Surely the 50th anniversary of the “I Have a Dream” speech of the Rev. Dr. Martin Luther King Jr. (Aug. 28, 1963) is a major milestone in our history.
But in our highly secular age, the politically correct version of Dr. King has been yanked from his biblical context – deeply rooted in the Judeo-Christian tradition. That doesn’t mean he wasn’t a flawed man. However, no one but Jesus is without sin.
In the “I Have a Dream” speech, King quotes the Bible (Isaiah 40:4-5) and a Christian hymn (“My Country ‘Tis of Thee” – presumably as in God).
In the speech, the Baptist minister famously said, “I have a dream that my four little children will one day live in a nation where they will not be judged by the color of their skin but by the content of their character.” As the Bible says, from one man God made all men (Acts 17:26).
Throughout the civil rights movement, Dr. King told his followers to draw help from God. “We must meet hate with creative love. … Let us hope there will be no more violence. But if the streets must flow with blood let it flow with our blood in the spirit of Jesus Christ on the cross.”
Jesus was the driving force behind his non-violence. King said, “Nonviolence is not a symbol of weakness or cowardice, but as Jesus demonstrated, nonviolent resistance transforms weakness into strength and breeds courage in the face of danger.” (Gandhi, too, had influence on him, but Gandhi himself admitted that his nonviolence strategy came from Jesus’ Sermon on the Mount.)
Rev. King said, “Religion endows us with the conviction that we are not alone in this vast, uncertain universe.”
In April 1963 (four months before the “I Have a Dream” speech), Dr. King said, “I would agree with Saint Augustine that ‘An unjust law is no law at all.’ … A just law is a man-made code that squares with the moral law of the law of God. An unjust law is a code that is out of harmony with the moral law. …
And he added later, “… law and order exist for the purpose of establishing justice.”
In 1962, King asked his followers, “Must we, by concluding that segregation is within the will of God, resign ourselves to the will of God, resign ourselves to oppression? Of course not, for this blasphemously attributes to God that which is of the devil.”
King even addressed the common notion that you can’t legislate morality. He said, “Even though morality cannot be legislated, behavior can be regulated. While the law cannot change the heart, it can certainly restrain the heartless.”
That reminds me of a common remark of my longtime pastor, Dr. D. James Kennedy: All legislation reflects someone’s morality. The question is, Whose morality will prevail?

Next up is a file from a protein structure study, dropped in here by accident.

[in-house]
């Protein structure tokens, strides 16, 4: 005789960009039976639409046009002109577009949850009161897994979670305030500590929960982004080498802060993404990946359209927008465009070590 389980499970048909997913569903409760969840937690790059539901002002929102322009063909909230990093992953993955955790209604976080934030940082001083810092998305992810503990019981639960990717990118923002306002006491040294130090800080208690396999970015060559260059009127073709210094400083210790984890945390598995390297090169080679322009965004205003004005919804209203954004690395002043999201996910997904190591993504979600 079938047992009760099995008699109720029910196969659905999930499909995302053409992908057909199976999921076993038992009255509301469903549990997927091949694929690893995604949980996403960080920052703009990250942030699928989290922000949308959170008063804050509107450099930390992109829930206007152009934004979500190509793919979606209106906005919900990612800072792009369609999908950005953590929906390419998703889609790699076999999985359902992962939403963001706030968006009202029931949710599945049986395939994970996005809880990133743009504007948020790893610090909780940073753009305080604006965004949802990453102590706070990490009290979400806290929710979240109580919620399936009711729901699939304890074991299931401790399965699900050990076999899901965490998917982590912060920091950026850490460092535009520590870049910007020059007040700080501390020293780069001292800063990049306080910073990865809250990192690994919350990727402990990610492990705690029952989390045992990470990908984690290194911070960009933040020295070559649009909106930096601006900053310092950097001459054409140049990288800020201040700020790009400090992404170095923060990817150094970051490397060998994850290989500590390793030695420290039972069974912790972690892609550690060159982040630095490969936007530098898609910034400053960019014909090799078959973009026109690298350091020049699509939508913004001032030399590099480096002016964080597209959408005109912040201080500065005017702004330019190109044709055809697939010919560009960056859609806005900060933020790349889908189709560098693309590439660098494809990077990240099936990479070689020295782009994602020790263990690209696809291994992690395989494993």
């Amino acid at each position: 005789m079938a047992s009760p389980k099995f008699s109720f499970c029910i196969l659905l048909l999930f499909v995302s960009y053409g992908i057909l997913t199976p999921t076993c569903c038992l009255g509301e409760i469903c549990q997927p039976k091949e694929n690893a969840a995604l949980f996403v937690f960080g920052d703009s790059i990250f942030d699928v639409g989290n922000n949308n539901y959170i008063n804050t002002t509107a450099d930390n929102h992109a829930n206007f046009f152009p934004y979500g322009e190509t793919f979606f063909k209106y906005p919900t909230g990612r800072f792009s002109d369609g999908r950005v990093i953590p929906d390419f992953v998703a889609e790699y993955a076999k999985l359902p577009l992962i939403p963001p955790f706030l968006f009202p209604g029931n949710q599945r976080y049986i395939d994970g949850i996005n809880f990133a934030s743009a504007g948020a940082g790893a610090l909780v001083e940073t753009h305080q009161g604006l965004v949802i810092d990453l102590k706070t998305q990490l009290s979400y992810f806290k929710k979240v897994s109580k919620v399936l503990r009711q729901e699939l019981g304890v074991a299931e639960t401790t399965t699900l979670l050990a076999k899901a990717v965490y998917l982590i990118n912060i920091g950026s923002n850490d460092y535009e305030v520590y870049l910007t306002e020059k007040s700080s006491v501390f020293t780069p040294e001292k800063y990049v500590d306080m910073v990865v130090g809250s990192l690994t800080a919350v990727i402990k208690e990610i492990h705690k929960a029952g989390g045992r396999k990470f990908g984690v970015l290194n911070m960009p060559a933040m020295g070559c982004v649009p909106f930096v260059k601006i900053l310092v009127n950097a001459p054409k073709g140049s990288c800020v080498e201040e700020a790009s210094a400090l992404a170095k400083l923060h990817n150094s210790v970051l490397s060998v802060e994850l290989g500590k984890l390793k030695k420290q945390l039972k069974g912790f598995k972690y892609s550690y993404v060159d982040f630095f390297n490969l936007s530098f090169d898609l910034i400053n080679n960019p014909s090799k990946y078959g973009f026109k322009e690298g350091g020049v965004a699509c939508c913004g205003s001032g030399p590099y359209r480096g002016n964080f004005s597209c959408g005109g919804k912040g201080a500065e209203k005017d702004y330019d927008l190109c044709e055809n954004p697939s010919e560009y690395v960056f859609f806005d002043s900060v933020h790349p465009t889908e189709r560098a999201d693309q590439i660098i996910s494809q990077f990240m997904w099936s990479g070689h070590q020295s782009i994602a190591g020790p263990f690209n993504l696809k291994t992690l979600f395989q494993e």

Dr. King also said, “The chief purpose for the Christian Church is the salvation of individuals.”
King’s niece is Dr. Alveda King, who is a strong pro-life advocate and serves Priests for Life.
She laments that her uncle’s dream can never be fulfilled with such rampant abortion rates. I’ve interviewed her a few times. She told me, “Statistics today prove that African-American women and their babies, and their wombs, are the most targeted wombs and families in America.”
She notes that even to this day “a majority of the abortion clinics are in urban areas, near highly populated African-American communities; so we have more abortions, with us being about 13 percent of the population and having roughly one-third of the abortions.”
Alveda added, “Dr. Martin Luther King Jr. said the Negro cannot win if he’s willing to sacrifice the future of his children for immediate personal comfort and safety.” And her uncle, she said, also warned “us not to be like the Romans who committed infanticide.”
Alveda herself notes: “It’s unjust to kill a little person because they’re little. A woman has a right to choose what she does with her body, but where is a lawyer for the baby? How can the dream survive, if we murder the children?”
What about homosexuality? A lot of gay-rights advocates imply that their movement is the next logical extension of Dr. King’s movement.
The Rev. Bill Owens disagrees. He’s the founder and president of the Coalition of African American Pastors. He once told me, “I marched with Dr. King. I marched for civil rights. … And [gay-rights activists are] trying to hijack and take over the civil rights movement and make it their movement. And they didn’t pay the price, nor do they suffer the things that blacks suffered. …”
Similarly, black pastor Dr. Ken Hutcherson notes: “I’m appalled at that comparison. … I remember two water fountains in my day. This is me growing up. This isn’t something I heard about; this is something I lived – where there [were] colored water fountains, white water fountains. I have never seen a homosexual water fountain, have you?”
In his last sermon (Atlanta, February 1968), King said, “If I can help somebody as I pass along, If I can cheer somebody with a well [sung] song, if I can show somebody he’s traveling wrong, then my living will not be in vain. If I can do my duty as a Christian ought. If I can bring salvation to a world once wrought. If I can spread the message as the master taught, then my living will not be in vain.”
His living was surely not in vain.